Now "Victoria" and "Sidney" have a good potential ahead of them and we wish our twosome well. It is still a long struggle to the 5 or 6 years until breeding age when we hope they will return. Yesterday I saw both chicks get lots of food – lets hope this continues.
The Winners: Linda Cooney is the winner – the earliest dated email with the two names "Victoria" and "Sidney" . All the winners will have their names posted at our site: www.hancockwildlife.org and as promised the first prize was $100.00 worth of Hancock House books, – including the new Live Eagle Watch T-Shirt -- the next 10 each get an autographed copy of my book: The Bald Eagle of Alaska, British Columbia and Washington. Bonus offering: We will also be offering to all people who submitted names free NA freight on any Hancock House Books or Eagle T-Shirt order - and a free autographed copy of The Bald Eagle if they order over $100.00 worth of product.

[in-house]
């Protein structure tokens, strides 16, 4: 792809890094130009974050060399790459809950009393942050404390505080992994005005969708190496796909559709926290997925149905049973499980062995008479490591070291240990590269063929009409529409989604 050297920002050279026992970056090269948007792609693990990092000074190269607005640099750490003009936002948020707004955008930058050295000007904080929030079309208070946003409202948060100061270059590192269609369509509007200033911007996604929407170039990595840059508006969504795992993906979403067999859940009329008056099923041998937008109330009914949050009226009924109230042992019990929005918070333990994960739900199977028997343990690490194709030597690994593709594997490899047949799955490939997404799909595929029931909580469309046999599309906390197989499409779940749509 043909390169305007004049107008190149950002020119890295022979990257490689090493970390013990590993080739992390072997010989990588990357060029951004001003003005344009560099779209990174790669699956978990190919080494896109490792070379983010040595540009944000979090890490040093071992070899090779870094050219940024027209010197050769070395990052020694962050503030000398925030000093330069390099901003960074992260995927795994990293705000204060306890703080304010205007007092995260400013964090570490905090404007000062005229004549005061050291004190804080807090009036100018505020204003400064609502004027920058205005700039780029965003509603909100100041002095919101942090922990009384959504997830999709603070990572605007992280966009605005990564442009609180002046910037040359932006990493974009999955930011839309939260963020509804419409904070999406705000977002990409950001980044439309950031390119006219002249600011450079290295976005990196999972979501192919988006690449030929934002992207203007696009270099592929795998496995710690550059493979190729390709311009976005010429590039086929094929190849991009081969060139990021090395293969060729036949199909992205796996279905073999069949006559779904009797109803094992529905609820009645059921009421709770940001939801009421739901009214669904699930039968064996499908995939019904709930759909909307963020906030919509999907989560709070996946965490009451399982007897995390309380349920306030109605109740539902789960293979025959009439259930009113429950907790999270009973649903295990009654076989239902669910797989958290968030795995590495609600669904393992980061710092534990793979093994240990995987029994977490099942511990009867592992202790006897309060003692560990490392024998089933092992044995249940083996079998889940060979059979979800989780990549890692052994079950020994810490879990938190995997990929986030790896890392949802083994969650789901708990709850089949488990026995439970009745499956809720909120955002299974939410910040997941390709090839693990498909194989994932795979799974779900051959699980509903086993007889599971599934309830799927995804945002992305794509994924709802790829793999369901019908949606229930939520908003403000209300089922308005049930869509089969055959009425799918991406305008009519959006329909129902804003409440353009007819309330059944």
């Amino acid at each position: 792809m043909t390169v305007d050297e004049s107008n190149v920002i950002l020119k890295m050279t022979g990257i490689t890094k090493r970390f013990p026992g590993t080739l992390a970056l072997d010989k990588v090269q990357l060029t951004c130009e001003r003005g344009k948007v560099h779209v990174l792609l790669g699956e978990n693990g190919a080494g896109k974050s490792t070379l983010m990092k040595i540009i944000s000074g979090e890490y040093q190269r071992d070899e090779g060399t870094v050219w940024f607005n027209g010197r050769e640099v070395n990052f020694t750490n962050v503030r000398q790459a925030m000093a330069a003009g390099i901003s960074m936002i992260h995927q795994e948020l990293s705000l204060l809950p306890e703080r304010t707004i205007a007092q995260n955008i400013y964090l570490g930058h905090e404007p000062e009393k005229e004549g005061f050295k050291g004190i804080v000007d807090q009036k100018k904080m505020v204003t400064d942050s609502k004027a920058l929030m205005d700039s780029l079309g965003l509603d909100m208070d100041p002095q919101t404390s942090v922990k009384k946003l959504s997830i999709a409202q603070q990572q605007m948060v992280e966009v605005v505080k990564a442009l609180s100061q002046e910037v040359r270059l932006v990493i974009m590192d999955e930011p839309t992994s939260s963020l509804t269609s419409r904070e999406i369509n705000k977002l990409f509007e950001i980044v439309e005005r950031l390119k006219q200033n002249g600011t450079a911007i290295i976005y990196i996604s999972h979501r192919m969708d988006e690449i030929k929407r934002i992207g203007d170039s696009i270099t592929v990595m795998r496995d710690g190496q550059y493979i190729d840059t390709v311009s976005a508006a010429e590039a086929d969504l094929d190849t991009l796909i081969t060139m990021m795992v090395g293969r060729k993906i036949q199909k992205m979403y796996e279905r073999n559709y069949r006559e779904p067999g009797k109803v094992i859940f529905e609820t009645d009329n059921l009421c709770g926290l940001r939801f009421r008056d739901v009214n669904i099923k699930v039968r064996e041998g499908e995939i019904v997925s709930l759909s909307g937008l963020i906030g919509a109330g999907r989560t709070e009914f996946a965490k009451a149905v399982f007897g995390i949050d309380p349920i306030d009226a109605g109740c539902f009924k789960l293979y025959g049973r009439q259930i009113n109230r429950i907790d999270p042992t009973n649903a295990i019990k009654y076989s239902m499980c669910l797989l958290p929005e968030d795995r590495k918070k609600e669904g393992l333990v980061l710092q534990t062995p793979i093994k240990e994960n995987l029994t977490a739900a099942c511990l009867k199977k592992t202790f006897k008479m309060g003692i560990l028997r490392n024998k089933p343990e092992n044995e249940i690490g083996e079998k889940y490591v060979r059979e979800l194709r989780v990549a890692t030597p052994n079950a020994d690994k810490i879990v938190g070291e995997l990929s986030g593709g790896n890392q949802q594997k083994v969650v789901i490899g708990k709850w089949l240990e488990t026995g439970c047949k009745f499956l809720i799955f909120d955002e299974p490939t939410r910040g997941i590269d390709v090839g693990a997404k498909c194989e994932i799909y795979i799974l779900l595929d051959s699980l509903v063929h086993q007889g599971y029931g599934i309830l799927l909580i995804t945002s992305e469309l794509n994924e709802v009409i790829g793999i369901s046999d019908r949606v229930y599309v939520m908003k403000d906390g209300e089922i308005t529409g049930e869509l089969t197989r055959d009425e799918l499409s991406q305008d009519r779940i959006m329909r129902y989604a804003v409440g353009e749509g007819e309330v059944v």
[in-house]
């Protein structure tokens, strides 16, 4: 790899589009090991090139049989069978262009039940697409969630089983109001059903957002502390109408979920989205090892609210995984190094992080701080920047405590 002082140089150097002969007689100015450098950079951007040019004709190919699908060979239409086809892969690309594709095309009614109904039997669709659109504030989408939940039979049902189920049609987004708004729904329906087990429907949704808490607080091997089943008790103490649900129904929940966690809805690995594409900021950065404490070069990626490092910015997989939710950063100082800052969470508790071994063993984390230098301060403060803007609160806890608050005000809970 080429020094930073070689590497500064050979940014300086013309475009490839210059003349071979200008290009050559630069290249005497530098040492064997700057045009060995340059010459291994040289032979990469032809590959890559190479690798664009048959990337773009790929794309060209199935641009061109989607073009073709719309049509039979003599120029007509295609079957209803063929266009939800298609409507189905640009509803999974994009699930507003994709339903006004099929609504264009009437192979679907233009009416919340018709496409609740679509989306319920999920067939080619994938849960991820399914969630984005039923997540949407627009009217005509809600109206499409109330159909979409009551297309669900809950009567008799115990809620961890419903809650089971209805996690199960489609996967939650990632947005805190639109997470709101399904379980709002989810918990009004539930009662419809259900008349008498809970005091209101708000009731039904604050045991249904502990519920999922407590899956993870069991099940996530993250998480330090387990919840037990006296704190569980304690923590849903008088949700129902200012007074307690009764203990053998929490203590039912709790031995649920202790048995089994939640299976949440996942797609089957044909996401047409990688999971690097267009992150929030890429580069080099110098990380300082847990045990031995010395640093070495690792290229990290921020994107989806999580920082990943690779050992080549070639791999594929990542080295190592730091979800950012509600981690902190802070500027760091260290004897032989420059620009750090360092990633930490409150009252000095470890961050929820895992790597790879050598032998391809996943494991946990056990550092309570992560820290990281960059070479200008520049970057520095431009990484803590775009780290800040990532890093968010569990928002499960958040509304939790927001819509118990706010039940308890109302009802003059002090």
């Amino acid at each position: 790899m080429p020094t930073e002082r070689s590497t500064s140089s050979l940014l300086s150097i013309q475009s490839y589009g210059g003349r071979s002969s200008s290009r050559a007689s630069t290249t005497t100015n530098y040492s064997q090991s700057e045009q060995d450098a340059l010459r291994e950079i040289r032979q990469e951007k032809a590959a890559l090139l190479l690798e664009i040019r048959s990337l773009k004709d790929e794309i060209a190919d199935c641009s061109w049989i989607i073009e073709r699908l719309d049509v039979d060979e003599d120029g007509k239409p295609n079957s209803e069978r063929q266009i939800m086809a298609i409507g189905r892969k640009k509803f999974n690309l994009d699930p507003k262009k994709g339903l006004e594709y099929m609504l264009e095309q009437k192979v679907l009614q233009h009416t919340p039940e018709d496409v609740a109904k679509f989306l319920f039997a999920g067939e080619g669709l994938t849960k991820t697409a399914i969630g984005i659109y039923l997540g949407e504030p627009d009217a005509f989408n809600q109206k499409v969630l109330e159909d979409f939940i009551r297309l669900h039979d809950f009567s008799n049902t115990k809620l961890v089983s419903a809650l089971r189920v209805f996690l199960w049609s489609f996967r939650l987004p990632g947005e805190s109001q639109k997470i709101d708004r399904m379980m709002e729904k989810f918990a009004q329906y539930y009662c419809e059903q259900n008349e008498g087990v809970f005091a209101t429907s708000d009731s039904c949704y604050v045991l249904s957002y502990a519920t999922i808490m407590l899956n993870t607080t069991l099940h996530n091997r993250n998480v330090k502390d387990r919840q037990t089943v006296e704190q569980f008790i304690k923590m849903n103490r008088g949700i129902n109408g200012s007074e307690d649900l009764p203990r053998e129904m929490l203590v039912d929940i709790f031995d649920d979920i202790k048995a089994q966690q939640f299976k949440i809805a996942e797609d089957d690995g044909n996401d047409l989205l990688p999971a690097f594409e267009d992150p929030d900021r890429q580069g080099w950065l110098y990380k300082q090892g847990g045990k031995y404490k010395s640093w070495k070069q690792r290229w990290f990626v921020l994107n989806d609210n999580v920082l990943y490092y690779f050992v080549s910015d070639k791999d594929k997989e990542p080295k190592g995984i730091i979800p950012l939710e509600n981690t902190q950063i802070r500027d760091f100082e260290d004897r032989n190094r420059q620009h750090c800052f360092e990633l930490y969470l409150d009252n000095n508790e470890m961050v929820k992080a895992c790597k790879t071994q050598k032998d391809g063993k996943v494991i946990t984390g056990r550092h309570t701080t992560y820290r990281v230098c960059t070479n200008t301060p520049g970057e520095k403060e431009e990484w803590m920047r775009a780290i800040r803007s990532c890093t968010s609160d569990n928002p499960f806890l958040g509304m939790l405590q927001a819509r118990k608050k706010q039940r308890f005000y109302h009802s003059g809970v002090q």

Note on Donations: for those who have been so kind to make donations we have initially purchased Doug Carrick, the initiator of the Hornby Island CAM, a diigital projector so he can continue his school illustrated talks more effectively. Great work Doug! Further donations are being accumulated to fund eagle research and more Live Watch CAMS. Thanks again from David Hancock
Live Eagle Watch Books coming: Hancock House Publishers is presently preparing a couple of books on this entire WEB CAM experience. We would welcome any experiences, particularly examples of any classroom projects that were stimulated by this site or any examples of art work that would assist in telling their story or next years story more effectively. We want suggestions on future live CAMS and how to make this experience lasting. Thanks to both the watcher and the press for their exceptional and continued interest and for your incredible encouragement and affirmations.